Public health is a good example, as well. We now have a public health data asset that we didn't have before, and we have it because we've had to work across boundaries. So, in the case of, for instance, providing analysis on the impact of Covid and vaccine hesitancy by ethnicity, that groundbreaking work came about because we're able to connect GP [general practitioner] data with death records, with census information, vaccine data, and now some opinion-related data as well. That's been able to give us insight at a more granular level. I think the [work on] Covid impact by ethnicity was groundbreaking because it helped influence policy quite directly on how we might go about targeting support.

So, those are examples of how we've been operating to support ONS, not merely as an enabling function but really as an output provider in our own right.

We now have a public health data asset that we didn't have before, and we have it because we've had to work across boundaries'

What have been the impacts of Covid on you and your teams? How has the pandemic shaped your professional lives?
Before I joined ONS, and before I was leading GDS, I was working on [Britain’s] EU exit in GDS, and that was the clear single priority that I was dealing with at that time. I think nationally, over the last 18 months, it's been very clear what the key single priority has been. So, from a positive perspective, [Covid] has allowed us to put other things aside and to say, 'We're throwing all our resource at this national challenge.'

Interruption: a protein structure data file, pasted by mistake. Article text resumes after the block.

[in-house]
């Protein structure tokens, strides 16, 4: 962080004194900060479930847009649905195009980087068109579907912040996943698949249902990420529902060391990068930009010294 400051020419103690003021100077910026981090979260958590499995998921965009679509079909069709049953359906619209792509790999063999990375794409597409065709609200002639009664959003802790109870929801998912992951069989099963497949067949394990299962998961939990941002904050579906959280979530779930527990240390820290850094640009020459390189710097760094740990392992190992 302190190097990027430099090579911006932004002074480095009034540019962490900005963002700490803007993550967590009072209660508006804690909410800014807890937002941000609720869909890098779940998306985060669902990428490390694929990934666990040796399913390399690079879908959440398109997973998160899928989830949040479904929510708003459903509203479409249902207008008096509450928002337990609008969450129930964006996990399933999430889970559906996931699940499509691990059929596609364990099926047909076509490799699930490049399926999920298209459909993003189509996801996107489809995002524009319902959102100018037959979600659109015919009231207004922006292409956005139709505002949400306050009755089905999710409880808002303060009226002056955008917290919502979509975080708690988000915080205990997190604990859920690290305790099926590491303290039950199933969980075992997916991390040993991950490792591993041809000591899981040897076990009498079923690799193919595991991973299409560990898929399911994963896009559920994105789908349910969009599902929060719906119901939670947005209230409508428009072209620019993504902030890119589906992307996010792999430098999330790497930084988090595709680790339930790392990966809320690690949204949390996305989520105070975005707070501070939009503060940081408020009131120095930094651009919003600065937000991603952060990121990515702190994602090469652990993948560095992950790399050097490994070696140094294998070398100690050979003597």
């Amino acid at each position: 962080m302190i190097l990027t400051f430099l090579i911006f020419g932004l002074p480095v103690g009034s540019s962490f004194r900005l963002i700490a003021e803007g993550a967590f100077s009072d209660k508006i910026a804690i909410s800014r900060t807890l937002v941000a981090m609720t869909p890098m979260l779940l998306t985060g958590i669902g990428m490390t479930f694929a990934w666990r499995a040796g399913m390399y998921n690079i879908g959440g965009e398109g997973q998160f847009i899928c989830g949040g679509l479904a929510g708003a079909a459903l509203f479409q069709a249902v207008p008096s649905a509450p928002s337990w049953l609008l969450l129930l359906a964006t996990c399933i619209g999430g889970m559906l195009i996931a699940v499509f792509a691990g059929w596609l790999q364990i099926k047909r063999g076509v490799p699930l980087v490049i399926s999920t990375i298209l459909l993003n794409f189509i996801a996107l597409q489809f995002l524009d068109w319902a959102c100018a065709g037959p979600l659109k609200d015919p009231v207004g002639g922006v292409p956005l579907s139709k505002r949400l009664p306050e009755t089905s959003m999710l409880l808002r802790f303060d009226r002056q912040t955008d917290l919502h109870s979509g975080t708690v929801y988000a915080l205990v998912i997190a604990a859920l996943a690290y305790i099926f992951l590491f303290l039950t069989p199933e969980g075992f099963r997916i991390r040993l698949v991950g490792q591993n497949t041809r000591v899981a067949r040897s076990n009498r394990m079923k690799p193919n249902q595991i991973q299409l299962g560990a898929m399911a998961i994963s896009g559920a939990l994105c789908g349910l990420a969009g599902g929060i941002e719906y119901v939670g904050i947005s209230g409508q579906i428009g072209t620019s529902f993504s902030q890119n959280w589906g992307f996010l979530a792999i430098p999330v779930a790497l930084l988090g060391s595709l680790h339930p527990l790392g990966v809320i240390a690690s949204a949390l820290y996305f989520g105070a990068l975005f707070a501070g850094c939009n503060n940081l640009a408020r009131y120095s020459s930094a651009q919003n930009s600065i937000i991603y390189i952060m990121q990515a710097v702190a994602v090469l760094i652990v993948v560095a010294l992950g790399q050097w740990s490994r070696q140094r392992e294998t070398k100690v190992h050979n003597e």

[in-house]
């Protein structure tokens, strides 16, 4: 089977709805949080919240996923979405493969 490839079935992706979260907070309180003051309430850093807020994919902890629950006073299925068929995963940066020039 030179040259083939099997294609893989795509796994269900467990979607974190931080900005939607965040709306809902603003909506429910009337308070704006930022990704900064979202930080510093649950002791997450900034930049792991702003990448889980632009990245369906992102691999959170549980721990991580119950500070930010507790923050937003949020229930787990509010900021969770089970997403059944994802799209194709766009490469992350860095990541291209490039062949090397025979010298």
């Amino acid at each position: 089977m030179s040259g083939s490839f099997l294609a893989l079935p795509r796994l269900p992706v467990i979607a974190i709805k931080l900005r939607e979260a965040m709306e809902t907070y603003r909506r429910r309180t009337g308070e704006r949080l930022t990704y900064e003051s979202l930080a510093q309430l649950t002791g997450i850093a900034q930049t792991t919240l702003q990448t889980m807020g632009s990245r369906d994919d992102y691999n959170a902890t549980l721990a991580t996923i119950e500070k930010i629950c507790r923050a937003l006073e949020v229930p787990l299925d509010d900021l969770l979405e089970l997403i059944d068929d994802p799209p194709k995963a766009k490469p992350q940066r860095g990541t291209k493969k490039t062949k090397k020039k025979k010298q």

It has meant things have been relentless. And success begat success. We've been generating some really important insight, the demand for that increases, the expectation and scrutiny means we have to work at 100%, day in, day out. And I think that's generated quite a lot of strain on the organisation. We're now trying to use this period – depending on what happens with omicron – to move back to a little bit more of a business-as-usual model, away from what you might describe as ‘crisis operations’.

What has kept you motivated through this difficult period?
Realising that what we're doing is of significant importance, genuinely so. I've been in jobs sometimes where you're wondering where the output will be and does anyone care. And I think it's quite clear to me personally [that] everyone can understand the value we're bringing and why we're doing it. And that feels worthwhile putting the effort in and continuing to work really hard.

The social, economic, health status of the nation has never been more important, and net zero, jobs and growth, levelling up – for all of these key priorities, we have an important role to play. That's what keeps me going.

Finally, how would you summarise the contributions made by statistics and statisticians in tackling this global health emergency?   
It's been their moment of glory. I think the response has been phenomenal. I've just been amazed by how impressive people have been under incredible pressure. I'm really quite humbled, because I've come into ONS during the midst of that, and I've seen an operation that has operated to intense pressures very, very slickly. So I'm really proud of everyone.